The following prayer said daily is a way to aid the Feminine Divine’s  becoming among us:

Divine Feminine Spirit,
Who dwells in our stillness
Reveal yourself within
So we can bring forth your loving grace.
We celebrate your patience,
We honour your life-giving force
And we hear your call for change.
With your vital power move us to love in action.
With your divine flame ignite us to work for a kinder, gentler world of peace.
May your wisdom guide us to know you.
And give us the courage to live your truth.         

Writer and spiritual teacher Patricia Joudry shared the following prayer in The Flowering of the Soul.  It is an example of how an everyday act of eating can be turned into a prayer to the Feminine.

Divine Mother, who has created all manifestations out of Yourself at the inspiration of the Father, awaken me to Your presence at my table.  There I take Your body into my own.  You are the food; it is made of Your divine substance as I am myself.  In my mouth two Divinities meet, the Realized God and the unrealized God.  Help me to be conscious of this sacrament and not neglect You with racing thoughts or empty speech or by reading, working, worrying while I partake of Your grace.  In our union I offer the enjoyment of the food to You and receive it back with increase.  Preserve me from crowded restaurants where still You hide deep within the noise and make Yourself known in the silence of the listening soul.  If in crowds I must fight to reach You, let me remember that You are reaching for me too and for all who press around, unrealized Gods like myself, hungering for completion.

We are in a crucial time, a time full of warnings, signs and prophecies.  These warnings come through the Feminine, subtle yet strong, intuitive and true.  We know that things cannot stay the same – we know that we cannot consume at the rate we are consuming – we know that we cannot pollute as we have polluted.  Our commitment to the Feminine Way is our only hope.  We must collectively – men and women – learn how to Be and not always to be Doing.  We must know that our answer is to stop, to contemplate and change our ways for the better.  Writer on the Feminine, Janet Parker Vaughan gives us some guidance:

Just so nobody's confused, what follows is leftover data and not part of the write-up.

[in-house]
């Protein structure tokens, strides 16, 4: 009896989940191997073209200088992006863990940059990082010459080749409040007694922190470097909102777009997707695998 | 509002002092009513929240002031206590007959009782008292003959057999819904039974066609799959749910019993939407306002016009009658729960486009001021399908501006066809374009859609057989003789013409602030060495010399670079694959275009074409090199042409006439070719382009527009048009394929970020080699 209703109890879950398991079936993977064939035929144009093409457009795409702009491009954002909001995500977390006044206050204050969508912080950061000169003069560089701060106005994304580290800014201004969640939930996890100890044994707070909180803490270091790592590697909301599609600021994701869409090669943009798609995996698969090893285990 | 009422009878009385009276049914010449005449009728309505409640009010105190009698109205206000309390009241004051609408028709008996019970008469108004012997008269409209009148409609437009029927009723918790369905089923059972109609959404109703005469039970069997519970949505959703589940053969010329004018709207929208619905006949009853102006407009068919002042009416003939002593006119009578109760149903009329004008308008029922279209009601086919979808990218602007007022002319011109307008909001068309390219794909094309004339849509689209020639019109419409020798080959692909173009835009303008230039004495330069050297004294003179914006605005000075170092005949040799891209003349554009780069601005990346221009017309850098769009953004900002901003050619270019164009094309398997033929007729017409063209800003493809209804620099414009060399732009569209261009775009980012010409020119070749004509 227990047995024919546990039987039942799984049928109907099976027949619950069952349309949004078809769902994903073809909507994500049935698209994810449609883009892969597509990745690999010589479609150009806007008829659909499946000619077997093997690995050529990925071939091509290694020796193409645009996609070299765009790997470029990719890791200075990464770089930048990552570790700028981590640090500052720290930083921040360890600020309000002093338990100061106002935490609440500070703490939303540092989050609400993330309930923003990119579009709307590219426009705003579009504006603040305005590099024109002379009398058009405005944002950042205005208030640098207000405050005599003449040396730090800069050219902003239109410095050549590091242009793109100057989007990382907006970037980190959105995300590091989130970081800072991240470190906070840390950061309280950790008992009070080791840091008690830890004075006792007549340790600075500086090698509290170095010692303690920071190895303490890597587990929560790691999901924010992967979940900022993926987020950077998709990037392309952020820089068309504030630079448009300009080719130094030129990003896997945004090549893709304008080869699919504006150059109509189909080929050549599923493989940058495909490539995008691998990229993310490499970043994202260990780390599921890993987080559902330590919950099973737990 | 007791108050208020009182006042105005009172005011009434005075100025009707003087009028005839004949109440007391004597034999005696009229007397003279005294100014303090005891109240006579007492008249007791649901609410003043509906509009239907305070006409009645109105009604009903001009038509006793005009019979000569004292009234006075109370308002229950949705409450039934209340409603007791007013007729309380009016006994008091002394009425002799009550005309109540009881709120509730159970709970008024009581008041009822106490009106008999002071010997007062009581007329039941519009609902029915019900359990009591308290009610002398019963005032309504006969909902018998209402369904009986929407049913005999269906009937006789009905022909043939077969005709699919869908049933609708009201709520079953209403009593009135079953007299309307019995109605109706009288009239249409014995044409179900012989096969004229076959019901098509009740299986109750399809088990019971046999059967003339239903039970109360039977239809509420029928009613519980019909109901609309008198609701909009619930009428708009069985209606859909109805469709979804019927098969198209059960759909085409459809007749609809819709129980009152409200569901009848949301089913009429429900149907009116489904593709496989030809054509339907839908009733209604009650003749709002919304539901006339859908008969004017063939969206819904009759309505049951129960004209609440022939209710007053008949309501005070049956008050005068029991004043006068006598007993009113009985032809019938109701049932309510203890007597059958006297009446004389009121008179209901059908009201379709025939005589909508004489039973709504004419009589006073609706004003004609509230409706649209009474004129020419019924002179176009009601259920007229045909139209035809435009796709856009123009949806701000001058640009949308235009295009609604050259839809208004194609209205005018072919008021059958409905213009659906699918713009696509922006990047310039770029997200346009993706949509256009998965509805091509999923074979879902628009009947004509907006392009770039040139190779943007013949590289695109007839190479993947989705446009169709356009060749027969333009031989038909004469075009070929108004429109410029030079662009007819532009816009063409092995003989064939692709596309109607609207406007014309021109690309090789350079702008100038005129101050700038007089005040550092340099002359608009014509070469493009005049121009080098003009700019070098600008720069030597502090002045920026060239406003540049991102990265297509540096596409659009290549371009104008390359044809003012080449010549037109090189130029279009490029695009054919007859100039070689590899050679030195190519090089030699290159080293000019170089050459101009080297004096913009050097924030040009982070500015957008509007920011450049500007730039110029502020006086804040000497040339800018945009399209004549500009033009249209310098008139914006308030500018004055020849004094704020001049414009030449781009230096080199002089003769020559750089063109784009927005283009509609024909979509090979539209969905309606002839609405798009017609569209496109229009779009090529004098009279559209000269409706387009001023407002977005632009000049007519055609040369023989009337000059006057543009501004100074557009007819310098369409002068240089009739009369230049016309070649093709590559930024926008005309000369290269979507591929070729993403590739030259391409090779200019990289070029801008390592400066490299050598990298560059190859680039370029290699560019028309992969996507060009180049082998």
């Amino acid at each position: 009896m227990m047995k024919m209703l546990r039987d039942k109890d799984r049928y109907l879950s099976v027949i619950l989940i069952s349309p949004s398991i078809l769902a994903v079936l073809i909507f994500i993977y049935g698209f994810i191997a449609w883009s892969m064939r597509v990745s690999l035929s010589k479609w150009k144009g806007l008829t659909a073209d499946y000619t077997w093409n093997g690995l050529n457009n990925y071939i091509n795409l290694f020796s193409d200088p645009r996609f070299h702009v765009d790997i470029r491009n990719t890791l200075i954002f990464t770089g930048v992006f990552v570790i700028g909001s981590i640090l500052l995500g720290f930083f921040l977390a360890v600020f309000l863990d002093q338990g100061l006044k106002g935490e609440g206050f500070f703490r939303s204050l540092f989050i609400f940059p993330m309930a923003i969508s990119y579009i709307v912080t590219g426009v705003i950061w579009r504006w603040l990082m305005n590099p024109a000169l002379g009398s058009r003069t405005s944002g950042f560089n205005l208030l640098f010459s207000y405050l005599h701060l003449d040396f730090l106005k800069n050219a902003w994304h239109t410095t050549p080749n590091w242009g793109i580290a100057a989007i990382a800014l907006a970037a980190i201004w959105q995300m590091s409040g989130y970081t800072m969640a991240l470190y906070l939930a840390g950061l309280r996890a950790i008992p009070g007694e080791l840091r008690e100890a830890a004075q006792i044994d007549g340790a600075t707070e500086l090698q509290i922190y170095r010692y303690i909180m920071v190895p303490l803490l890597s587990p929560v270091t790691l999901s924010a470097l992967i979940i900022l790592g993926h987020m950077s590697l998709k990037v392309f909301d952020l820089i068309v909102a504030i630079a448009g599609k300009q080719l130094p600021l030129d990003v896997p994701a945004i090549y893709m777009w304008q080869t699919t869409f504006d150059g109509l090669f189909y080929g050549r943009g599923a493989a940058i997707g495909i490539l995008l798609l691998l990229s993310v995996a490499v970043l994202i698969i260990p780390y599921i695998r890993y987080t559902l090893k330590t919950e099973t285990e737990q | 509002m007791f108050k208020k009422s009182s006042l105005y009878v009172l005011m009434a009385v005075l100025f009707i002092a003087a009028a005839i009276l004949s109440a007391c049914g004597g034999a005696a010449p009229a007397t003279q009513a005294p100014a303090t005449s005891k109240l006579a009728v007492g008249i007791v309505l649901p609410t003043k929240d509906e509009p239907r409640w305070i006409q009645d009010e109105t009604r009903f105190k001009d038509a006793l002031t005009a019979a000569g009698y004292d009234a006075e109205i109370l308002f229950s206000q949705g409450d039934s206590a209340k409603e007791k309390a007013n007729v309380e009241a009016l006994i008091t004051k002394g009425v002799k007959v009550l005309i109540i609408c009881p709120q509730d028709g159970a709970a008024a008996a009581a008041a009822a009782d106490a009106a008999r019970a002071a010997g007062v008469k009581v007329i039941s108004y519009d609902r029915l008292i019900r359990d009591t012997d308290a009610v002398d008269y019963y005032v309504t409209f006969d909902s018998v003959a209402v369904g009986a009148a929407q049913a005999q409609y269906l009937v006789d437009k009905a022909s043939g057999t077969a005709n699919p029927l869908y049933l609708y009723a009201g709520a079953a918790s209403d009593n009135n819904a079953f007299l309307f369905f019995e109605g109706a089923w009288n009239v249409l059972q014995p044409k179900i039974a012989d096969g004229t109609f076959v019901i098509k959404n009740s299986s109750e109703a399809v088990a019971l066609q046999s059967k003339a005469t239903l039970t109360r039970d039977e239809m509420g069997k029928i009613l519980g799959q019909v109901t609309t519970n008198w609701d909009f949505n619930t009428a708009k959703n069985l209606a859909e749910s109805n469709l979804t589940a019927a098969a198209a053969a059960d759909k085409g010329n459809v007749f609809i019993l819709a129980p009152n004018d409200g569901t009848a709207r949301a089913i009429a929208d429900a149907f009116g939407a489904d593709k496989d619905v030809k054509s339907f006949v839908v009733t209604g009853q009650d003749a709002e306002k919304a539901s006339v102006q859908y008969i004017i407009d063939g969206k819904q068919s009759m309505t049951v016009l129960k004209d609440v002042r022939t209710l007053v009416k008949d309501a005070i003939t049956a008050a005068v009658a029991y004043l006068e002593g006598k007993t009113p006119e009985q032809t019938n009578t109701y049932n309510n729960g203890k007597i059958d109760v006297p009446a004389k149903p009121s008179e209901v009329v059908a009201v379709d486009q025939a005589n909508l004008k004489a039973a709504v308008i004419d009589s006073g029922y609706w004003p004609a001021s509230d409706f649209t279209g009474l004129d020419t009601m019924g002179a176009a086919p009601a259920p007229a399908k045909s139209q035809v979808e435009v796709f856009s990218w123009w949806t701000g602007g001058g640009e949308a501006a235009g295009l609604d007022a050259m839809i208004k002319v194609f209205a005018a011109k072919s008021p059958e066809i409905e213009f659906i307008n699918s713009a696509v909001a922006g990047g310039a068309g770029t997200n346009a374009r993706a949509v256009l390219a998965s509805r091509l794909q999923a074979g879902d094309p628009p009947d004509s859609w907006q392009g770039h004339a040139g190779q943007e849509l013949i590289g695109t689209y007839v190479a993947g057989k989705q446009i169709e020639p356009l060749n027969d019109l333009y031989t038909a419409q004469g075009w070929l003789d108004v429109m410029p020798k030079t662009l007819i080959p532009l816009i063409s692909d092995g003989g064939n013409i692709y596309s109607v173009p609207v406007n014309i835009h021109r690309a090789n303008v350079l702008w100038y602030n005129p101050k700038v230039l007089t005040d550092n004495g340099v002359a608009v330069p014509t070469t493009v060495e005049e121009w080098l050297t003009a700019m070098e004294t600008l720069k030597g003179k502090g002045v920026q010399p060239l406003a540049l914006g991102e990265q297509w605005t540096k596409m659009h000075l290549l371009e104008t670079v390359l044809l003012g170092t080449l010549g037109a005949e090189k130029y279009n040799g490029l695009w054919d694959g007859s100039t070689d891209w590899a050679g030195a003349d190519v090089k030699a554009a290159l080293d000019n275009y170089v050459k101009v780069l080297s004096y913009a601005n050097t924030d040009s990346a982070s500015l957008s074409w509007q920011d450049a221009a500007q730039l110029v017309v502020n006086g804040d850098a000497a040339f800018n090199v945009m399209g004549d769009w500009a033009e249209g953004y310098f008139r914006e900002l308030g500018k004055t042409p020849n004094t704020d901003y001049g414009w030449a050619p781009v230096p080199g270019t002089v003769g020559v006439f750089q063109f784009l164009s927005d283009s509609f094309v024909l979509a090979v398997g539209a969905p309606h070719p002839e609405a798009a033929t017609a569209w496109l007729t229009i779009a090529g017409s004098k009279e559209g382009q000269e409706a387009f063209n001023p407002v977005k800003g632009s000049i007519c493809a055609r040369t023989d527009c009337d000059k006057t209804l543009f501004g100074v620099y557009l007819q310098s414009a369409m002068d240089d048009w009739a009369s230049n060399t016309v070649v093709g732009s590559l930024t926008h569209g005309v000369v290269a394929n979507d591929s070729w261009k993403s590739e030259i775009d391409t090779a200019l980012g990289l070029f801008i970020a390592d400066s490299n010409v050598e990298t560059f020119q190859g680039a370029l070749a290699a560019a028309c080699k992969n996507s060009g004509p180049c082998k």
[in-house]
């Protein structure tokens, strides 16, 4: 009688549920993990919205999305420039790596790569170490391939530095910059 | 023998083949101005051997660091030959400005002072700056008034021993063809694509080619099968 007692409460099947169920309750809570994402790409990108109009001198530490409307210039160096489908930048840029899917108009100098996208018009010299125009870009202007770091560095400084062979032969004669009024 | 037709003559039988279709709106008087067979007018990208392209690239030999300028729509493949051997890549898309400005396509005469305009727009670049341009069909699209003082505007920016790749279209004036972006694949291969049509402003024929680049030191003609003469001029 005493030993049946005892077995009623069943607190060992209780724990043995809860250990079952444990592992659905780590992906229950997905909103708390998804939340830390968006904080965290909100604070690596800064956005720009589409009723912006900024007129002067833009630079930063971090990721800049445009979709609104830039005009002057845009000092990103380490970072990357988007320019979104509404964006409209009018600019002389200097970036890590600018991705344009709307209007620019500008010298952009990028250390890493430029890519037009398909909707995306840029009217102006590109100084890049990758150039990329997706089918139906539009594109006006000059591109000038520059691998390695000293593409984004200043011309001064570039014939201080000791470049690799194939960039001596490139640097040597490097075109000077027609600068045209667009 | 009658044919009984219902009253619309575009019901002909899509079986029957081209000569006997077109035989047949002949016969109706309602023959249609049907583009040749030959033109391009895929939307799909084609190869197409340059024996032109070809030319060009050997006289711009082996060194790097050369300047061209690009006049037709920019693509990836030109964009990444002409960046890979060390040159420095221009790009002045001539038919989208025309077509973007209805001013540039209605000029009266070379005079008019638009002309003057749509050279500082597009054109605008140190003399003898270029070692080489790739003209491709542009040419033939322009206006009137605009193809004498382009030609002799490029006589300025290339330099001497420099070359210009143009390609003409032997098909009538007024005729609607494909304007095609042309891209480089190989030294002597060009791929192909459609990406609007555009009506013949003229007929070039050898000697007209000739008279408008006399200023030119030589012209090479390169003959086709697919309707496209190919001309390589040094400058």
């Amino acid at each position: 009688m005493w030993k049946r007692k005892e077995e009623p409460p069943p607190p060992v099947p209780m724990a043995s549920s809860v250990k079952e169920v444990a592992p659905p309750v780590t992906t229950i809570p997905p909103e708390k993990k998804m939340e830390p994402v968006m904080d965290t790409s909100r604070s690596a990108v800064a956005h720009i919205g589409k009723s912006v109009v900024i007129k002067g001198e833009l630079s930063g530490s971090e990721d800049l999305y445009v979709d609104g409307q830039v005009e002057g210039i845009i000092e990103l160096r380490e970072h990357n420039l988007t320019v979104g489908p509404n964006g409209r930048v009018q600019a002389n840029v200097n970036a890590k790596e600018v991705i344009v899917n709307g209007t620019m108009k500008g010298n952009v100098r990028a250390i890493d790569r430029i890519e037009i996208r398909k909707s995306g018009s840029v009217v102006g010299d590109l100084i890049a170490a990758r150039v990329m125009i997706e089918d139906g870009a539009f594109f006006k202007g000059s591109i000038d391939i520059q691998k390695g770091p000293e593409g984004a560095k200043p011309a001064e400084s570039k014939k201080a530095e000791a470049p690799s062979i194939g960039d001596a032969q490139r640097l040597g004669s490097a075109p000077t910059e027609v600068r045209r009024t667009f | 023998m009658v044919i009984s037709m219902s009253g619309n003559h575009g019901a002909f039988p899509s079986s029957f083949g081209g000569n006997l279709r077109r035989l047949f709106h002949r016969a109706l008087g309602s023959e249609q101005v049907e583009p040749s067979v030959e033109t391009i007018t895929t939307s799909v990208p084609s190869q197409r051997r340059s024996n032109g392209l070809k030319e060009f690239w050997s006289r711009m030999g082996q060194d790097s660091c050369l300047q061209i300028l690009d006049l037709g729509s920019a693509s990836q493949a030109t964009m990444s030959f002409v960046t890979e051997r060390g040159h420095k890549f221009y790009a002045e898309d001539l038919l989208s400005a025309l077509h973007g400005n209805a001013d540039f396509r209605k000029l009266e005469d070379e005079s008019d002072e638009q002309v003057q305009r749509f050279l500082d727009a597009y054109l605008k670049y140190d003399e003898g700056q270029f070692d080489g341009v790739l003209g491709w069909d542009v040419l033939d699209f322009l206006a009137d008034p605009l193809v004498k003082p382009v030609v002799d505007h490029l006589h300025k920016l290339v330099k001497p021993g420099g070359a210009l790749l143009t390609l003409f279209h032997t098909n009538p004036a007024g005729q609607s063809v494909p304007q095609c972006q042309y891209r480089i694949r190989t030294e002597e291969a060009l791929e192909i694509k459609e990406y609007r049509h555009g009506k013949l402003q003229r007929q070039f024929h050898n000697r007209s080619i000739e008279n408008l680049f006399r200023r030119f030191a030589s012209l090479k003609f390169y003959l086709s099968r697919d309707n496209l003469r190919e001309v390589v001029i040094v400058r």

The Great Mother is dying and in her dying as Nature she is struggling for life.  To help her in her struggle, I believe that we must reclaim our inner child.  We must see ourselves as intrinsically part of Nature with humility and awe. To help her in her struggle we must let go of a deeply ingrained myth: that of Adam and Eve, a myth that perpetuates the idea that Eve, the mother of all living, is the root of all evil.  This myth in various negative interpretations in the Judaic, Christian and Islamic traditions, has led over the centuries to the denigration of women, the repression and devaluing of the feminine in both men and women, and ultimately to the destruction of the planet.  For if we do not transmute our share of Eve’s pain, if we do not love her and know who she is in her violation, she will go berserk.

I believe that it’s time to tell a new story.  An important chapter in that story has to do with restoring within our world cultures and within the self, the balance between a recovered feminine and a new masculine.  On such a new balance the health of our planet depends.  Call it re-balancing the masculine and feminine – or what you will – whether it be left brain coming into harmony with right brain; whether it be a radical re-ordering and honouring and use of humanity’s diverse gifts; whether it be ecological and technological actions and decisions that flow from the womb of humanity’s deepest intuitive powers.  Whatever labels or names we use may not matter.  What matters is that we as human beings find ourselves again in communion with the world soul.  Then we will know what to do.  We will know what our own part is in transmuting Mother Nature’s grief through actions that link us to all other human beings, creatures and planetary eco-systems.

In my journey I have thought, I have seen, I have wondered, I have feared, I have imagined, I have heard, I have understood, but it is through my “I feel” that I find my own place in helping the world to move toward ecological sanity. 

I believe if each of us finds our place in the golden net of lights, if we transmute the fear and the pain that prevents us from seeing and being those lights – whether we be writer, teacher, theologian, healer, factory owner, lawyer, environmental activist, consumer, organic gardener, prophet, farmer, letter-writer, scientist, image-maker, story-teller – if we can but find our place, Mother Nature will not die, the World will not end.  We will live a new story of responsibility and justice and love.  We will help the Great Mother in her tremendous strength to save Herself.  We will restore the Sacred Balance.

Janet Parker Vaughan  (From “Living Nature”)

Truth comes full circle
 As departing light
From infinite space
Returns to the heart
Still what it was,
Embracing all.

Kathleen Raine      
(From “A Deserted Shore.”)

For further study on The Feminine Way – read The Tao Te Ching  (Lao Tzu) and the works of writer Marion Woodman.